"Tottenham then sent me to a specialist and, after just three or four minutes, he told me my back wouldn't stand up to professional football and the club released me. I promised myself I would play again even if it killed me.

"Ron Burgess, the former Tottenham captain, gave me a chance to prove my fitness at Swansea and my back was fine for the rest of my career."

Hartlepool were unhappy with Winfield's tackle last term but Woods is not one to hold a grudge with his granddad reasoning: "He didn't think it was a fair challenge to be honest but that's part of football.

"Those that can't play try to stop those who can. Jeff Stelling was celebrating a Hartlepool victory on Sky Sports and it was the last result to come in, but Matt Le Tissier then said the long delay might mean one of their players was injured.

"We just knew then, with his luck, it would be Mike and, sure enough, it was."

Michael, who went to school in Skelton and Pocklington, played for a Dunnington juniors teams that once went a while season unbeaten and, although his home-town club never made an approach, Leeds scouts did and he joined the Elland Road club as a schoolboy.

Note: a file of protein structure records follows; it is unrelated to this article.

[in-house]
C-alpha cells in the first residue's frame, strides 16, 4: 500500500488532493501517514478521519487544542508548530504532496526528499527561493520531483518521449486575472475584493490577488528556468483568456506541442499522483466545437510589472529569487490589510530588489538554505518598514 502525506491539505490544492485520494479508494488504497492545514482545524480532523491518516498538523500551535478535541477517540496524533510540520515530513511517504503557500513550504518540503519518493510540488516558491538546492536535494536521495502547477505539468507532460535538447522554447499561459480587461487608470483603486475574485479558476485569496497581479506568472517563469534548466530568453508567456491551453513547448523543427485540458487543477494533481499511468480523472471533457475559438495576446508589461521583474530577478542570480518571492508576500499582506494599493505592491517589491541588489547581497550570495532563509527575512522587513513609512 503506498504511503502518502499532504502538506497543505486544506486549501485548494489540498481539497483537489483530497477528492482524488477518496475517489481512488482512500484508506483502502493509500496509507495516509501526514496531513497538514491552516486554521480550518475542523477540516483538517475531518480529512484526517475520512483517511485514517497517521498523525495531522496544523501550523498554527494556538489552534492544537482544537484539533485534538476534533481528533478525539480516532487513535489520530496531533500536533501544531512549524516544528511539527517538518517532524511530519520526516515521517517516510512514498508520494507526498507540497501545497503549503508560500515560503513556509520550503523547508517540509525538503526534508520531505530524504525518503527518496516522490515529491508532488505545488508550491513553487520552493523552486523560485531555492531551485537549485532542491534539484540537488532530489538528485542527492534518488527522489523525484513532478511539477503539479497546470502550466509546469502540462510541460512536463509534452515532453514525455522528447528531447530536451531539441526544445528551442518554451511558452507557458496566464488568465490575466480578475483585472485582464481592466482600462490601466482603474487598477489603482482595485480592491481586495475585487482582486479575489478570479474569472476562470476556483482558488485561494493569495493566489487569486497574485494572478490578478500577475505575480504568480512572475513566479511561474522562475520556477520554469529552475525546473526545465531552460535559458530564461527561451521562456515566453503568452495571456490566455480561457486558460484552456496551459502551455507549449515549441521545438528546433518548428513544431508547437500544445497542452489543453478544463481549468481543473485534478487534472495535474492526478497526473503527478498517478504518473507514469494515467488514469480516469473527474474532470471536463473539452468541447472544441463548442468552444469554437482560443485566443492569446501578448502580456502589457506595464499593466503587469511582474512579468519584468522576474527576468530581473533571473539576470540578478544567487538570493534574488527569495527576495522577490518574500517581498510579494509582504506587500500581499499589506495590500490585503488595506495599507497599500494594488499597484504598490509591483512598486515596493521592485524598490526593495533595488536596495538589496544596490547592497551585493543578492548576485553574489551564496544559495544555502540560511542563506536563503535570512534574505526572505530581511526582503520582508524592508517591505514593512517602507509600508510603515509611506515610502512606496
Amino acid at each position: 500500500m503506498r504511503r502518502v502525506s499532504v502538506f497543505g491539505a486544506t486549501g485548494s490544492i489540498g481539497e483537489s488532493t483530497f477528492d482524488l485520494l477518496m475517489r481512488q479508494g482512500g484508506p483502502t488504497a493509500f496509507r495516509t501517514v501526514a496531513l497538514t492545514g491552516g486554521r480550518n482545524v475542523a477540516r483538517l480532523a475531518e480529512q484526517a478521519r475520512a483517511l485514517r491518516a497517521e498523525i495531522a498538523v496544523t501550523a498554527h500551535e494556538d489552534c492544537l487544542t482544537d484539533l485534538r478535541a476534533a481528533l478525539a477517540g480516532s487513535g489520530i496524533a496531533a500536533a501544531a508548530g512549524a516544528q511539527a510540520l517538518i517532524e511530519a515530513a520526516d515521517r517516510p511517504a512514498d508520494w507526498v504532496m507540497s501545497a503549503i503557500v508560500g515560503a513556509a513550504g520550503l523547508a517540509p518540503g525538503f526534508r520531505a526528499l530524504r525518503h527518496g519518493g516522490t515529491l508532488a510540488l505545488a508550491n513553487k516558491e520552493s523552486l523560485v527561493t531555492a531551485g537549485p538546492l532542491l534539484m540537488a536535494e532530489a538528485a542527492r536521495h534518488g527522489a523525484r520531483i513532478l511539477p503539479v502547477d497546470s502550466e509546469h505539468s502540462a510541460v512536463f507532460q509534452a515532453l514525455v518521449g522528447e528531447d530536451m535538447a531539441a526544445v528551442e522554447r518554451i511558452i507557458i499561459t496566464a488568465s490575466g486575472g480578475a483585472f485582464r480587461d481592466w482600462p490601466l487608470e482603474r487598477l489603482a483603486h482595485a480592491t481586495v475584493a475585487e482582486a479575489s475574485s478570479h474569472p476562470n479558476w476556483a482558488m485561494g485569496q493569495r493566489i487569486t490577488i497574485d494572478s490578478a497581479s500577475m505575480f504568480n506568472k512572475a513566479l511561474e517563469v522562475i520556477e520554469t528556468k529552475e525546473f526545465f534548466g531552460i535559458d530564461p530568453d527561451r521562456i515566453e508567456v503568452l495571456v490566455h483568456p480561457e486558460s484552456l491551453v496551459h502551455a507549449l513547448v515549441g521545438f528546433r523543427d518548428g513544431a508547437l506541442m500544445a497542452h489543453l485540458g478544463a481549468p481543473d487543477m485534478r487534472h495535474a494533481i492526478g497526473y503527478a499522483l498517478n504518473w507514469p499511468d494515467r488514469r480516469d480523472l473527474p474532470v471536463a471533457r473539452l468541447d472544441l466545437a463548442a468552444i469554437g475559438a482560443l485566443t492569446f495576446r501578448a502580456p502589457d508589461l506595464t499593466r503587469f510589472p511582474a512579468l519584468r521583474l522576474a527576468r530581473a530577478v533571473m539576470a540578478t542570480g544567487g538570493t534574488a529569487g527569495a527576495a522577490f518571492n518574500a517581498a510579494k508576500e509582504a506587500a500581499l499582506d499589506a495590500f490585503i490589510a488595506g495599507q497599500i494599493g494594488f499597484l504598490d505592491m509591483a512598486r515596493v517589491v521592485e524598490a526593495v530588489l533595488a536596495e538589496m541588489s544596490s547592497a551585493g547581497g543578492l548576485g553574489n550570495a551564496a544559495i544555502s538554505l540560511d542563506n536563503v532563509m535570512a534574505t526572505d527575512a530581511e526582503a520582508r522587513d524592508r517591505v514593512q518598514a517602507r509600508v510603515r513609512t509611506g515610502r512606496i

It was his grandfather, though, who first recognised his potential during a visit to a summer fayre at the age of five.

"There was one of those big boards with five holes in it to kick a ball through," the ex-City wing-half recalled. "I told him to pick a hole and he went for the one in the top right-hand corner and kicked it straight through without touching the sides to win himself a football and another free go.

"He then won another one for his cousin with his next kick and people were queuing up, saying: 'How do we follow that'?

"I had a few goes and couldn't do it, but it was easy for him."

Woods dismissed the seven-figure sum that Chelsea shelled out eight-and-a-half years ago for Michael and Taiwo, who is now plying his trade at Falkirk in the Scottish Championship, as "daft", but believes the education he received rubbing shoulders with some of the world's best players at Stamford Bridge was invaluable.

During his two FA Cup outings for the Blues, Michael played alongside the likes of Ashley Cole, Andrei Shevchenko, Michael Essien and Didier Drogba.

Alan, meanwhile, made just six appearances for Tottenham before eventually establishing himself with City following sporadic opportunities at Swansea.

But, on the importance of such groundings, the latter said: "You need natural ability to succeed in all sports but I think, with clubs like Tottenham and Chelsea, you learn what not to do as well. The best players are at the best clubs and generally do what's right."

With Alan's son and Michael's uncle Neil, who is now youth-team coach at Walsall, having ended his pro career with the Minstermen in 1999 following stints at the likes of Doncaster, Glasgow Rangers and Ipswich, the football world is now waiting for what a fourth generation of the Woods family might herald.

"We've not got one coming through yet, but who knows," the 1960s stalwart smiled.